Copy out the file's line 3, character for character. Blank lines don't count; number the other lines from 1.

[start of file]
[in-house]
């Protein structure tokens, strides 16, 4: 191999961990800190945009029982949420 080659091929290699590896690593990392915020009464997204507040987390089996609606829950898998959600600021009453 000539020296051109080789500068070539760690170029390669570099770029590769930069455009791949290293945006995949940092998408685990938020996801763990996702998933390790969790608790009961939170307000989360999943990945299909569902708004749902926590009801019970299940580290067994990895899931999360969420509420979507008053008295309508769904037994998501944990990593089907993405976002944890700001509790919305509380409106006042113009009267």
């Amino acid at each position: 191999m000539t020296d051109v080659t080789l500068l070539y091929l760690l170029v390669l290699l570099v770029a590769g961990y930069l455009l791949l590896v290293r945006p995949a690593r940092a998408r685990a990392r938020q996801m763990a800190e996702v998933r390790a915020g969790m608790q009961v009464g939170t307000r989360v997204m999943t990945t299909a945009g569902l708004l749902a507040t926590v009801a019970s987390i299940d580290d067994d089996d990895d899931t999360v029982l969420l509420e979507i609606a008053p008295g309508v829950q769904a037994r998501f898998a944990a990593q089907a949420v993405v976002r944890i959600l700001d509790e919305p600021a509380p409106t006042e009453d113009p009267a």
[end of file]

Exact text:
């Amino acid at each position: 191999m000539t020296d051109v080659t080789l500068l070539y091929l760690l170029v390669l290699l570099v770029a590769g961990y930069l455009l791949l590896v290293r945006p995949a690593r940092a998408r685990a990392r938020q996801m763990a800190e996702v998933r390790a915020g969790m608790q009961v009464g939170t307000r989360v997204m999943t990945t299909a945009g569902l708004l749902a507040t926590v009801a019970s987390i299940d580290d067994d089996d990895d899931t999360v029982l969420l509420e979507i609606a008053p008295g309508v829950q769904a037994r998501f898998a944990a990593q089907a949420v993405v976002r944890i959600l700001d509790e919305p600021a509380p409106t006042e009453d113009p009267a």